Thursday, September 24, 2009

A Day in the Field (with Kids)

Now I feel like I have enough energy to post about yesterday, and can do it justice!

First off, it was wonderful. I don't have much experience with kids, and due to the nature of my work and my life in general I'm not around them very much. So I will admit, I was a little nervous about yesterday. I didn't want to bore them to death! But as it turned out, it was a very casual affair.

10 kids from Anser Charter School in Garden City, accompanied by two helpful mothers, headed over to Boise's Downtown Community Garden yesterday, where Allison Demarest, Rev. Lucas Grubbs from St Michaels Cathedral, and I helped to teach them about hunger and gardening. Their school has a program that breaks the student body (comprised of elementary-aged students) up into different Community Service Modules all over the city. For example, I know one module is at the Humane Society, one at the Senior Center, etc. The point of these projects (as far as I understand it) is to send kids out into the community and have them reflect on their experience. It gives them a chance to get outside of the classroom and have some hands-on learning. I personally think it's great, and wish that I could have had something like it when I was in elementary school!

Allison has these kids for a few weeks (I think seven... but I'm not sure) and each week, as part of the Community Supported Agriculture service module, they learn something related to gardening and sustainable agriculture. Next week, they're going to Peaceful Belly Farm (an urban farm in Boise I have yet to visit!) to learn how to make cider. I am incredibly jealous...

We started the day out with an introduction (This is Beki! Here is the garden!) and a brief discussion about hunger. Allison's first question was along the lines of, What do you know about hunger? Immediately a few kids raised their hands, and the first answer was: Your stomach hurts. At another point in the conversation, Allison asked something akin to Do you think it's possible to end hunger in the world? And the response from one of the kids was, What do you mean by hunger? I feel like people often don't give kids enough credit. They really DO think about things, and they know what's going on. Never assume that children "don't understand".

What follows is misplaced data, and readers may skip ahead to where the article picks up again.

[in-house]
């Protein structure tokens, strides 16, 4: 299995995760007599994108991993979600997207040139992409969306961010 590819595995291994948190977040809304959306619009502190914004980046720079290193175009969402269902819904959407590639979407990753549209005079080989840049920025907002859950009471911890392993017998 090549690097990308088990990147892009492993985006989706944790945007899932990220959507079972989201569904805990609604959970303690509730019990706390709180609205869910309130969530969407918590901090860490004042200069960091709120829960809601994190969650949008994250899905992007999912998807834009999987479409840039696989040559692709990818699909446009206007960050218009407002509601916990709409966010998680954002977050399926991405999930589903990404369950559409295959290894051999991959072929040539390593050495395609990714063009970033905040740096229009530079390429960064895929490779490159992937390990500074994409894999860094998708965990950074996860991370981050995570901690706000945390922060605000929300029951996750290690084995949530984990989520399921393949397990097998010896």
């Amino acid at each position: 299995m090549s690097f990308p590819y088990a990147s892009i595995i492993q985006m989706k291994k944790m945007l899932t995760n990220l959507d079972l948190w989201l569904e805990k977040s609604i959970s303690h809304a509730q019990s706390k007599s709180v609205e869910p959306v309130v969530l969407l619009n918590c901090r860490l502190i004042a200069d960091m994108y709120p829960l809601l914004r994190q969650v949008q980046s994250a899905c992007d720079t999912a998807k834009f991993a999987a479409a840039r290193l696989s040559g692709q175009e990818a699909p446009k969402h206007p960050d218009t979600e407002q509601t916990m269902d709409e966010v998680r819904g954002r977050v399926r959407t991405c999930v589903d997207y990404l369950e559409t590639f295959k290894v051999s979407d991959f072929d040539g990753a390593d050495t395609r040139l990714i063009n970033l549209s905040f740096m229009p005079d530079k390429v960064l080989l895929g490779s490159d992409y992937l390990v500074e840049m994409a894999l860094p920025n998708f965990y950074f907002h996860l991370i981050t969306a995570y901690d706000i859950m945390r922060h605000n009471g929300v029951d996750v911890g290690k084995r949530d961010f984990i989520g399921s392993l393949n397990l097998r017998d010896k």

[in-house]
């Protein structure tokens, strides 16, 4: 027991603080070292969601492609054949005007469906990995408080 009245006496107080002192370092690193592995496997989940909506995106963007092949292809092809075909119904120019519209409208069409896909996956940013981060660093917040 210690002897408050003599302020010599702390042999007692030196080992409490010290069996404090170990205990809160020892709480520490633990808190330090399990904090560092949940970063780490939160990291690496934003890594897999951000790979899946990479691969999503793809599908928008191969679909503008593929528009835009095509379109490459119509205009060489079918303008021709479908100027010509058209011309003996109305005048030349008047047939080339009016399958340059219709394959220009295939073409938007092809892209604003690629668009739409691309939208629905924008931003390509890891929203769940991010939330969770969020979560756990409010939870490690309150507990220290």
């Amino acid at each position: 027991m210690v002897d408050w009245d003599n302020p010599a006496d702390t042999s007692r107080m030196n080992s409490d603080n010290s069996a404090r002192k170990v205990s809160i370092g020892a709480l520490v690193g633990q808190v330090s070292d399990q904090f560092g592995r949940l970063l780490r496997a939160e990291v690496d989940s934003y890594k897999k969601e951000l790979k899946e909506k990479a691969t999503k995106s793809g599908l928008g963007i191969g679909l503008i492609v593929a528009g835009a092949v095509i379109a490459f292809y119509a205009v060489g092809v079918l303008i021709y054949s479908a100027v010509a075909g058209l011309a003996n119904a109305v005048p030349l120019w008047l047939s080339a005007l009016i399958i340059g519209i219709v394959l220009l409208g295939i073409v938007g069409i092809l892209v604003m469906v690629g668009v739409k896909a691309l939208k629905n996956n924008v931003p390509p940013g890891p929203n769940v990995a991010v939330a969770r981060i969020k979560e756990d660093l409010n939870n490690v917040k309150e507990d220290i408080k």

The next activity was harvesting for St. Michael's Cathedral (more on that in a bit). We harvested tomatoes, cherry and regular, as well as eggplant. I loved watching the kids get so excited about the eggplant... and some of them loudly declared their love for chocolate cherry tomatoes (which if you've never had them, you should! they're delicious).

After about 20 minutes of the harvesting frenzy, during which each kid harvested a ton of produce, the Reverend Lucas Grubbs from St Michael's Cathedral came and spoke briefly. Unfortunately I didn't get any pictures of him, so you'll just have to imagine... He talked about the Banquet program at St Michael's. I had never heard of it before, but essentially, once a month the church cooks amazing food for homeless and low-income people in the Boise area. They even serve it banquet style, with fancy tablecloths and nice dishes. Because everyone deserves a nice meal. The produce those kids harvested was going to straight to their kitchen.

After this I talked very, very briefly about the Backpack Program (For those who don't know, this program sends a backpack full of food home with kids over the weekend who really need it! They can prepare it themselves) and mobile pantries (The Foodbank packs food into refrigerated trucks and gets it out to people who need it). I tried to make it interesting, and I think I did OK. I figured that something like the Backpack Program, which has to do with kids directly, would maybe interest them a little more.

The next activity (which I came up with, actually!) involved decorating lunch bags. We gave the kids markers, colored pencils, and three empty lunch bags to decorate. As you can imagine, there were many different designs that emerged, from bags that said "Happy Lunch" with flowers on them to drawings of people with two heads and four noses. I love little kid art...
During creative time Allison also showed them pictures from What the World Eats by Faith D'Aluisio. This is an absolutely fascinating book, and it has pictures of what families around the world eat in one week. As you can imagine, the average American family diet differs greatly from the average Sudanese family diet... In the picture to the left, the kids are coloring their lunch bags and Allison is showing them a picture from the book.

After everyone had decorated three lunch bags each (some very inspired kids decorated more. this was certainly allowed), a sort of assembly line was set up around a table. Then they put together sack lunches. It was quite the flurry of activity around the table. They worked so hard, and before long there was a tote full of sack lunches complete with beautiful artwork. This picture to the left shows some determined kids filling their lunch bags.